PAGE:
My husband and I were able to go out for dinner last Tuesday night, because a friend kindly offered her babysitting services (thanks, Amy!). A few weeks ago my sister-in-law and I enjoyed an amazing meal at Grub and Tucker in Newtown, and I was keen to take my husband back there to prove to him that it was worth all of the raving I’d done about the place. I spent the day looking forward to our dinner, completely forgetting the fact that my husband and I actually suck at dating.
Even before our son came along we rarely had ‘date nights’. After years of analysis, I’ve decided it’s the pressure to be deep that inevitably puts us off; it's hard to be deep on demand. The first 15 minutes or so of our dates usually look like this: We walk in to a restaurant, trying to appear casual and comfortable while oozing awkwardness. The waitress tells us to choose where we’d like to sit, so we turn around and I head to one table while my husband heads to another, then he realises I’m not with him (I’m oblivious to this, caught up in removing my handbag and scarf) and joins me at mine. We’re handed the menu and then the waitress leaves us, convinced we’re on our first date (although did she spot wedding rings?).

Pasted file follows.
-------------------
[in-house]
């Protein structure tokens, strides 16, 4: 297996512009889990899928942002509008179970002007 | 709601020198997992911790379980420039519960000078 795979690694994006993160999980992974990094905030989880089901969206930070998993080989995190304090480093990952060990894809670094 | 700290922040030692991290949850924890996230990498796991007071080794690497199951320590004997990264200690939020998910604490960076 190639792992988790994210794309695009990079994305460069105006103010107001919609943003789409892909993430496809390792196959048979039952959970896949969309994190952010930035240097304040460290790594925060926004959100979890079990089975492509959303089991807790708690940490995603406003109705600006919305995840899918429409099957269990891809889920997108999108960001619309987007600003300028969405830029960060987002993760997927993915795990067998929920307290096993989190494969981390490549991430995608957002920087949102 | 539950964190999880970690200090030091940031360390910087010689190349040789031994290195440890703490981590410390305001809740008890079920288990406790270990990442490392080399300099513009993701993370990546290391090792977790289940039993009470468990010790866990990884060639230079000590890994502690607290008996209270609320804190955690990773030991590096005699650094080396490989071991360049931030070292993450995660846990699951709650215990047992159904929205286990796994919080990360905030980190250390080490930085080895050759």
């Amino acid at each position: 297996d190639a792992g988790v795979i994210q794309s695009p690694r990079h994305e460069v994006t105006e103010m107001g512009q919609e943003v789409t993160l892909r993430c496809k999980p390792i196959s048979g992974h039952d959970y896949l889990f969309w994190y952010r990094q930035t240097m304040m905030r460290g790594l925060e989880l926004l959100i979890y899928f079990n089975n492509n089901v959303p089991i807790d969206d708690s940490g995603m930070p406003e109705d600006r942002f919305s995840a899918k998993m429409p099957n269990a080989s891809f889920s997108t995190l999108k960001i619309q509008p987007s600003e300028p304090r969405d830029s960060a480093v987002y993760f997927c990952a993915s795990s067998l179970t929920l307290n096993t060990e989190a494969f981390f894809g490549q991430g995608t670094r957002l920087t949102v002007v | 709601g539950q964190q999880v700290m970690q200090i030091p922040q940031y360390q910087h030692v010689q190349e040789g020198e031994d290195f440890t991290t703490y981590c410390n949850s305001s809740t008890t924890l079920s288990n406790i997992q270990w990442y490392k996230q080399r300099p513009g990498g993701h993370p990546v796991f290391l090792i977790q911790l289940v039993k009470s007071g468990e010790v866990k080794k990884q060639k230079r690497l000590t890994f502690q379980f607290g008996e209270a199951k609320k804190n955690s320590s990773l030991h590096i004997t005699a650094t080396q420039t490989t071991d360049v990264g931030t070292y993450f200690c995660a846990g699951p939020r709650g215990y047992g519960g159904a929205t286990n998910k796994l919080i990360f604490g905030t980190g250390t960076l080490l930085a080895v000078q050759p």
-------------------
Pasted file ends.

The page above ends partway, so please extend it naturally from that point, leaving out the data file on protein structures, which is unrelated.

We look over the menu carefully and quietly, then my husband says, “Okay, I think I know what I want”. I ask him which it is because he hates us ordering the same thing, so if we’ve both settled on the one meal it requires another round of browsing, and another “Okay, I think I know what I want instead”. Once that’s all negotiated we start trying to make conversation. I rack my brain for a light topic with the potential to lead to some riveting discussion, while my husband looks around and occasionally murmurs, “Hmm, interesting,” even though I haven’t said anything. All the while I sense the waitress’ eyes on us, trying to figure out whether we know each other too little or too well.
It’s really quite painful, although we usually manage to have at least one semi-decent chat by the end of the night. To borrow and then mangle Shakespeare’s famous line, for us a date by any other name would smell much sweeter. Fortunately we’re content never to date each other and for our deep conversations to develop naturally while chopping vegetables for dinner or playing with our son (I’ve no idea what we’ll do when he’s old enough to understand what we’re saying) or watching TV, a plan which saves both awkwardness and money – win-win!
My Grub and Tucker meal really was tops, though, and I highly recommend it should you find yourself looking for a bite to eat in Newtown some time (read and salivate, friends): Crispy duck salad with smoked bacon, French beans, green raisins, hazelnuts, coriander and shallots, served with apple chutney and roasted pear. Yuuuuuuuuuuuuuuuuuuum!
I’m not bad at dating anyone but my husband, so if you need someone to go with...
P.S. The picture isn't my amazing salad, it was just the tastiest-looking result from my 'salad' search.